Daily fantasy sports measure sinks in Florida legislature

Florida Daily Fantasy Sports
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A piece of legislation in Florida related to fantasy sports contests has died in the Senate.

Senate Bill 1658, filed in January by Sen. Travis Hutson, failed to progress in the Florida legislature as a measure that proposed to authorize and regulate fantasy sports in the Sunshine State while prohibiting contests against the house.

SB 1658 established a requirement for operators to disclose prize pools ahead of contests and also prohibited contests relating to college sports. Under the bill, the Florida Gaming Control Commission (FGCC) provided oversight for fantasy contests in the state for players who are at least 21 years old.

SB 1658 died in the Senate due to a failure to be heard before the end of Florida’s regular session, which was March 8. The state’s Senate Fiscal Policy Committee approved SB 1658 in February by an 18-0 vote but the measure failed to progress any further. As a result, bills related to the legalization of fantasy contests will have to wait until 2025 to be considered.

The measure could have driven profits for Florida as it required fantasy operators to pay an initial $500,000 application fee. If approved, an operator had to pay $250,000 to renew.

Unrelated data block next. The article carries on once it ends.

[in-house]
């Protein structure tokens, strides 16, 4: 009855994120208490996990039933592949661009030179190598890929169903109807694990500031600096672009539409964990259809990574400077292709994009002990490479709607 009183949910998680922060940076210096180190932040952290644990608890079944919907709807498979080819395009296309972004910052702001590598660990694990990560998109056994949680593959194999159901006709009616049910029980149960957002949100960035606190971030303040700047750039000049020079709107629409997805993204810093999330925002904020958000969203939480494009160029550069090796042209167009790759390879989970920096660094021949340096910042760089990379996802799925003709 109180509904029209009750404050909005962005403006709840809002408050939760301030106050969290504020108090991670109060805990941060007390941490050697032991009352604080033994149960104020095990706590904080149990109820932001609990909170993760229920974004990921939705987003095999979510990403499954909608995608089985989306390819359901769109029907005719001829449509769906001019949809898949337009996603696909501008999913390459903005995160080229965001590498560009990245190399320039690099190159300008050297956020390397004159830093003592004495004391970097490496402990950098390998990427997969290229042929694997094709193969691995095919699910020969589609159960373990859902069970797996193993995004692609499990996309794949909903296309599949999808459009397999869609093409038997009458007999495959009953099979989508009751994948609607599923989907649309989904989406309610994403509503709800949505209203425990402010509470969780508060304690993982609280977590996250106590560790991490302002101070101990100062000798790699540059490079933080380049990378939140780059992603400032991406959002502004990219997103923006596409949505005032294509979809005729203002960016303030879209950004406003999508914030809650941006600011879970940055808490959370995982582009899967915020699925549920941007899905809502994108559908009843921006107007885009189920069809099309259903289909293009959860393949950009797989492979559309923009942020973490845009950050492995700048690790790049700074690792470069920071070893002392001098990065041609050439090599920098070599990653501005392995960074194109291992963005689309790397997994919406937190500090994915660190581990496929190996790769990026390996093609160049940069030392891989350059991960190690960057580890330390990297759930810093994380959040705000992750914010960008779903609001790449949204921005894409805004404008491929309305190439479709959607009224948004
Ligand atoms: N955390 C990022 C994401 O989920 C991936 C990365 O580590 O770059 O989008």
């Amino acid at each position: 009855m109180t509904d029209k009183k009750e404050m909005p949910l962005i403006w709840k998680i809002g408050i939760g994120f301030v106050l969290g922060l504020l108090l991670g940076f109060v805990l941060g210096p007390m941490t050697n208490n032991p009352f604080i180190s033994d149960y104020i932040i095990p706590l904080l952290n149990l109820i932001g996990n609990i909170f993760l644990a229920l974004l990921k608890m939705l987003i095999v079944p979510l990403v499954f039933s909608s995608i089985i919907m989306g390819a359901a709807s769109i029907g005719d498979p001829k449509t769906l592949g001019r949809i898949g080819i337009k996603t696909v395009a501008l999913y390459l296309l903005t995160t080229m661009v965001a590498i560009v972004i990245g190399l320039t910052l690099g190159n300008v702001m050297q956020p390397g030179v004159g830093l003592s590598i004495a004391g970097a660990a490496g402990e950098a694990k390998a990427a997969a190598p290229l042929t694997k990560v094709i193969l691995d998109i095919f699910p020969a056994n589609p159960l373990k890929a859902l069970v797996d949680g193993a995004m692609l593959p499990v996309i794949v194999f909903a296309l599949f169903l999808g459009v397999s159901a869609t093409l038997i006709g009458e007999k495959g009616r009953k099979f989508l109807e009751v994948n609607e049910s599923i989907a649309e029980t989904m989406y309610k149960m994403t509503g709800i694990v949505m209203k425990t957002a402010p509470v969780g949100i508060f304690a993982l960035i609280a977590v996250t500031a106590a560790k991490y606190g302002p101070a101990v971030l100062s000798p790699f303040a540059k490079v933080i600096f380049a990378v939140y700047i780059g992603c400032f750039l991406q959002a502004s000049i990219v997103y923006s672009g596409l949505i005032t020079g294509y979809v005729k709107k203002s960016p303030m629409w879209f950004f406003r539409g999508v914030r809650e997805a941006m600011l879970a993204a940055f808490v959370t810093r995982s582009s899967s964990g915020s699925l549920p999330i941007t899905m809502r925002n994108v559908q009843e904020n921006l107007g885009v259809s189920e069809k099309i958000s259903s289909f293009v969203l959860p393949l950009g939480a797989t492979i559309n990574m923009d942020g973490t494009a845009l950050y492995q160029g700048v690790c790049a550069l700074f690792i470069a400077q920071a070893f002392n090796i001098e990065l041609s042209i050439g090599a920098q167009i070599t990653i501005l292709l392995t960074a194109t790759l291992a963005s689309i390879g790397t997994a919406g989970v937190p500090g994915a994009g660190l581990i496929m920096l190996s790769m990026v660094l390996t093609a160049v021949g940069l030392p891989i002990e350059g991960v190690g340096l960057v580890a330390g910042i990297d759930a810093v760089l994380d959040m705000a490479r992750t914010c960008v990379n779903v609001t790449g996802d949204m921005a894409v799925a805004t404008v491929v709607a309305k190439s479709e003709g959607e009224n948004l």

Tumultuous fantasy market in Florida

The failure of SB 1658 in the Florida legislature comes amid contentious discussions about the fantasy sports industry across the state.

Last month, the FGCC ordered PrizePicks, Underdog Fantasy, and Betr to shutter operations in the state for “offering or accepting illegal bets or wagers from [Florida] residents” and “conducting any illegal lotteries.” The FGCC cited the operators’ pick’em style contests, which mimic player proposition betting in some jurisdictions in the U.S.

PrizePicks, Underdog, and Betr were given a March 1 deadline to shutter their pick’em contests.

Despite the FGCC’s demands, DraftKings and FanDuel continue to provide fantasy contests in Florida. The matter was raised by Sen. Joe Gruters, who asked the commission to explain how the trio of operators violated state law compared to FanDuel and DraftKings. He also questioned the FGCC’s interpretation of what defines fantasy and sports wagering.